A father speaks – as a child I learnt to hide my eating problems

A father speaks – as a child I learnt to hide my eating problems

James_wedoact profileBy James Carey, UK

I have had eating issues since being a five year old, my earliest memories are being force fed at primary school because I wouldn’t eat my greens, or certain fruits, yes I was a picky eater…. a really picky eater. Ok that was the 1970s, knowledge was severely lacking about disordered eating and eating disorders back then. I quickly learned how to hide my eating problems, especially in school. In the 43 years since this I have visited so many doctors I have lost count, sometimes with severe and sudden weight loss, the answer was always simple, I should eat properly, now why didn’t I think of that?

Skipping breakfast, lunch just seemed ‘normal’

For the most part of my life I did, or so I thought, skipping breakfast, then lunch because I was so busy at work just seemed normal to me, I could easily make up when I got home, which I did most evenings, there were occasions when I “didn’t have time to eat”, which would lead into the next day, then days. Then eating would become so painful it was unbearable, I would be severely emaciated, extremely weak, life and work was a blur, I seemed to survive on adrenalin and caffeine alone, with the odd takeaway meal here and there.

I am one of the “lucky” ones, I survived these times, somehow or another I would return to “normal” eating again, enough to sustain life anyway, eating disorders claim far too many lives, far too many people suffer in silence with these illnesses, and far too many seek help only to be turned away and suffer the consequences. You could quite easily be forgiven for thinking I live in one of the many countries world eating disorders day are reaching out to, the ones where there are no or very limited eating disorder services, I don’t, I live in England, UK, the home of some of the leading eating disorder researchers, and pioneers with treatment. Our first port of call, our Doctors, have little or no training with these killer illnesses, treatment is sporadic at best here, excellent in some areas, none existent in others, I can’t begin to imagine how difficult it must be in the countries where there is nothing.

Early intervention is vital

Around two and a half years ago my then 11 year old daughter was presenting with symptoms and signs of anorexia nervosa, my own experiences helped to spot them very quickly. There had been the early warning signs in earlier childhood, but each time we overcame the picky eating and other symptoms. What I what I wasn’t prepared for was how little our medical service had advanced, it took 4 months to get a diagnosis of anorexia nervosa, despite all the “evidence” I took with me, numerous doctors turning us away, with the same old advice, just feed her, make her eat, “good” parents feed their children. It wasn’t that simple, it wasn’t that she didn’t want to eat, by now she couldn’t eat, her weight was plummeting dangerously, two visits to A & E resulted in us being sent home to feed her properly, by now she wasn’t eating anything, and barely drinking anything. By the time she was finally admitted to hospital she was in a critical state, all her vital signs where not good, severely emaciated and dehydrated, her life was in the balance, and for a while it was uncertain if she would survive. Early intervention with an eating disorder is vital, we did catch it very early, yet still her life was in real danger, medical help wasn’t available until she was in a critical condition. This scenario is all too familiar for so many sufferers, this is happening worldwide, even in the countries that have good and effective eating disorder treatment. My daughter was one of the “lucky” ones too, two and a half years later, a very long two and a half years, her health is far better, the vast majority of support and help has come through the knowledge and experience of other parents, not our health system.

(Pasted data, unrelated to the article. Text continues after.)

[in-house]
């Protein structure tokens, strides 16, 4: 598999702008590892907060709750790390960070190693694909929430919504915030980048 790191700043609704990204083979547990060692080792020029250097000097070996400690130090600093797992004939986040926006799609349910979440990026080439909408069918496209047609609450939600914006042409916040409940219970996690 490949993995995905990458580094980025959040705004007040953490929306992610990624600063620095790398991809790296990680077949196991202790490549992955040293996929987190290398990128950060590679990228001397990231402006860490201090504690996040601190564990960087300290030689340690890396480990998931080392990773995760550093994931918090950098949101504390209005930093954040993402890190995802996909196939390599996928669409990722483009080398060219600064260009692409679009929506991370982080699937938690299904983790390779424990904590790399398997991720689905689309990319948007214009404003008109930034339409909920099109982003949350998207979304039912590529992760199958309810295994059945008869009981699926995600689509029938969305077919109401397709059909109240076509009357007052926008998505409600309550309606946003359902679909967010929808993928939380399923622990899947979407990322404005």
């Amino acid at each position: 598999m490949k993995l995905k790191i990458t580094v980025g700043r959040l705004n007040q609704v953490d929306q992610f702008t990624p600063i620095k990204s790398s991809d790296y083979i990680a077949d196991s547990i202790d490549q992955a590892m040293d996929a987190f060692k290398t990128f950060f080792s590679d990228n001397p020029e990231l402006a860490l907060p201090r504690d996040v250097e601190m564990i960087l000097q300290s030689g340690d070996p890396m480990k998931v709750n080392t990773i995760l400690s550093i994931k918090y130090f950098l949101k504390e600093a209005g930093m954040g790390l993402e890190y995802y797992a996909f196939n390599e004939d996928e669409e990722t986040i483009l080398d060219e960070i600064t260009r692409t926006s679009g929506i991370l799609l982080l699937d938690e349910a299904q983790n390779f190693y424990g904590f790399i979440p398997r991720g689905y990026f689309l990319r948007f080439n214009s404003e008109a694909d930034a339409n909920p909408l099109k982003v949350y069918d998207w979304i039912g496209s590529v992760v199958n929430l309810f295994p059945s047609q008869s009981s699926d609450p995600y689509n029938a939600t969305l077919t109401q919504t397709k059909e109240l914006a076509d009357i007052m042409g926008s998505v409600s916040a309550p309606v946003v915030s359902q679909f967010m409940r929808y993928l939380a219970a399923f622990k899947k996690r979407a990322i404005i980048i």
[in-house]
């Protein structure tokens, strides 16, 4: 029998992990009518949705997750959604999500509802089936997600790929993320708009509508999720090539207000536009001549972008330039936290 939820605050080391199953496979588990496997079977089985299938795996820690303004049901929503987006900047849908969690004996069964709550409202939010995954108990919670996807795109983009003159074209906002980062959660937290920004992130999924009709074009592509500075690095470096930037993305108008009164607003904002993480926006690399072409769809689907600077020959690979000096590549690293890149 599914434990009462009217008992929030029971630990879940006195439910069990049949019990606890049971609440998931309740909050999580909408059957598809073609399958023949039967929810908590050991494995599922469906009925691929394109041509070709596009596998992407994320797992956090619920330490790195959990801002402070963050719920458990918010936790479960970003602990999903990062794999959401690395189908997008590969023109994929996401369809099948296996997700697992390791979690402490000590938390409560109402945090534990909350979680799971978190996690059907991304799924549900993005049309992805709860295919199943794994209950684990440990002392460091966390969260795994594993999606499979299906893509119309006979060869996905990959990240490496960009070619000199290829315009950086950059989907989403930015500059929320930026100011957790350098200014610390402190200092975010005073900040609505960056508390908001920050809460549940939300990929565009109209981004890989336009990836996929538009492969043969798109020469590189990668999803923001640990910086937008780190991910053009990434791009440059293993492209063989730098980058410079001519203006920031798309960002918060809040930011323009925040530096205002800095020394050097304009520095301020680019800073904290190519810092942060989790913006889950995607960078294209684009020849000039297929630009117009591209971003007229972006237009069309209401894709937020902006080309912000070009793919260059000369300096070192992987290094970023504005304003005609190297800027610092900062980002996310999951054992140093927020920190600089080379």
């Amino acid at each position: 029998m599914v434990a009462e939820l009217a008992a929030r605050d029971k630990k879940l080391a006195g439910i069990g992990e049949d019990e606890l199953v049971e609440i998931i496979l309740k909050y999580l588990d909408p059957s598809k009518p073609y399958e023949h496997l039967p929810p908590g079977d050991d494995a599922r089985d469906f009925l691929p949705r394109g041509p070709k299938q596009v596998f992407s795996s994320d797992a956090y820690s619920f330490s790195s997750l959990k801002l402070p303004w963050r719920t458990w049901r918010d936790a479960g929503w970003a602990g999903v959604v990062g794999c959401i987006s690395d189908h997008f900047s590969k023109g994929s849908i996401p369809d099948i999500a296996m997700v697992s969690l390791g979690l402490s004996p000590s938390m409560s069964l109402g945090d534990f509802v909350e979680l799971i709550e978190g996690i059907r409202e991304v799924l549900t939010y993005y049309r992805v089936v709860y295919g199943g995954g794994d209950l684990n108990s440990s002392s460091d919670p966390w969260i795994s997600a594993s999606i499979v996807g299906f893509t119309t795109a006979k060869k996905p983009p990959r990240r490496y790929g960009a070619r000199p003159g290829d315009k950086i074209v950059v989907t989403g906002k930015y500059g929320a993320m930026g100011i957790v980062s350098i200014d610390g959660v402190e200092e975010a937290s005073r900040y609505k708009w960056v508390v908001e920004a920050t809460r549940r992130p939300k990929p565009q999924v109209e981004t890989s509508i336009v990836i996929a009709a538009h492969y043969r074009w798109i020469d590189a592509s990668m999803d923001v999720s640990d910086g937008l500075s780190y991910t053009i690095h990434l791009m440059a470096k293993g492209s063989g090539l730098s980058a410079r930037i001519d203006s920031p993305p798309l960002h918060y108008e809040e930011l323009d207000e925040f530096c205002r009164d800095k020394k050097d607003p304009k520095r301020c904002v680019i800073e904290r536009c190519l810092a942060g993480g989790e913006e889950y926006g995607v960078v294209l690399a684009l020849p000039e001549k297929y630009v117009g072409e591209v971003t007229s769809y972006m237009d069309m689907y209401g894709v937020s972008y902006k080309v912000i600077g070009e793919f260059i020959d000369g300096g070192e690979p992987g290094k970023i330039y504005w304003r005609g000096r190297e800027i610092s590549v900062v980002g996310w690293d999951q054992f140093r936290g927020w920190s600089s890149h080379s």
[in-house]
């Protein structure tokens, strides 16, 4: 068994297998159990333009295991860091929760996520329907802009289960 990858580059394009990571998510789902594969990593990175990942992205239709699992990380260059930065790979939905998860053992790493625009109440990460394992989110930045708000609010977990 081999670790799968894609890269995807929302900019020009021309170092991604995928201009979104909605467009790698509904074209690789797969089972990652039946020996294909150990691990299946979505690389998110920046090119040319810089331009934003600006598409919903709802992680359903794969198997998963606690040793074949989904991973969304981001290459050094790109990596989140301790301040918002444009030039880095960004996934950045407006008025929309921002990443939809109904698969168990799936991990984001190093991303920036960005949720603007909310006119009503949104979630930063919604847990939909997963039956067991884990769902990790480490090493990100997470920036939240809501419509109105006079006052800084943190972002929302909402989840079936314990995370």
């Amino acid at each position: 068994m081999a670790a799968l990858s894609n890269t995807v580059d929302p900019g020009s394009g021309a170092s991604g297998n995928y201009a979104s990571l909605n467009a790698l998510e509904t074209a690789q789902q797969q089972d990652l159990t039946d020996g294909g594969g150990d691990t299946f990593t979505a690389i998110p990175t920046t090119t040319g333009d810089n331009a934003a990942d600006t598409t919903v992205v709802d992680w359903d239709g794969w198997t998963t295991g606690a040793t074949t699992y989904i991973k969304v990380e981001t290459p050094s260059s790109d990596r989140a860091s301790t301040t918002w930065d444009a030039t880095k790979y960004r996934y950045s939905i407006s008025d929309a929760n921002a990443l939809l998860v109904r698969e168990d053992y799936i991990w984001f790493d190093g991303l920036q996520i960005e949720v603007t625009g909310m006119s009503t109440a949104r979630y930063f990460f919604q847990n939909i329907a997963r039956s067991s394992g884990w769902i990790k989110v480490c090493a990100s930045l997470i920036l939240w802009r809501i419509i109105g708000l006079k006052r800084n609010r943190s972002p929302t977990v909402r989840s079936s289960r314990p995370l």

Closing the research-practice gap

There are many highly skilled and knowledgeable professionals who have dedicated their careers to eating disorders, their research and work has advanced treatment methods to the point where eating disorders are fully treatable, and full recovery is now possible, yet effective treatment is still very difficult to obtain, either due to lack of availability, or due to the sheer expense or insurance denials, in many countries it doesn’t even exist.

World eating disorders day is important to me because none of this should be happening, this is 2016, yet effective treatment is only available for the minority, eating disorders have a high mortality rate, but remain a very low priority in comparison to most other illnesses. World eating disorders day is the unification of parents whose children have suffered, those who have recovered, eating disorder activists, organisations and professionals all combining to give their time and knowledge to help create awareness on a global scale, to advocate for better and effective treatment for anyone affected.

About James

James has no professional involvement with eating disorders. He is a relative newcomer to advocacy being a member of three parent support groups for the past few months. His aim is to assist World Eating Disorder Action Day to help create global awareness for EDs, ensuring people are aware EDs do not discriminate: anyone, irrespective of age, sex, race or culture can suffer.

James is driven by the belief that: No matter where in the world you live, everyone deserves access to effective treatment.

Join James in supporting World Eating Disorders Action Day. Be sure to follow along on Twitter @WorldEDDay and hashtag #WeDoAct, #WorldEDActionDay, @WorldEatingDisordersAction on Instagram and World Eating Disorders Action Day on Facebook.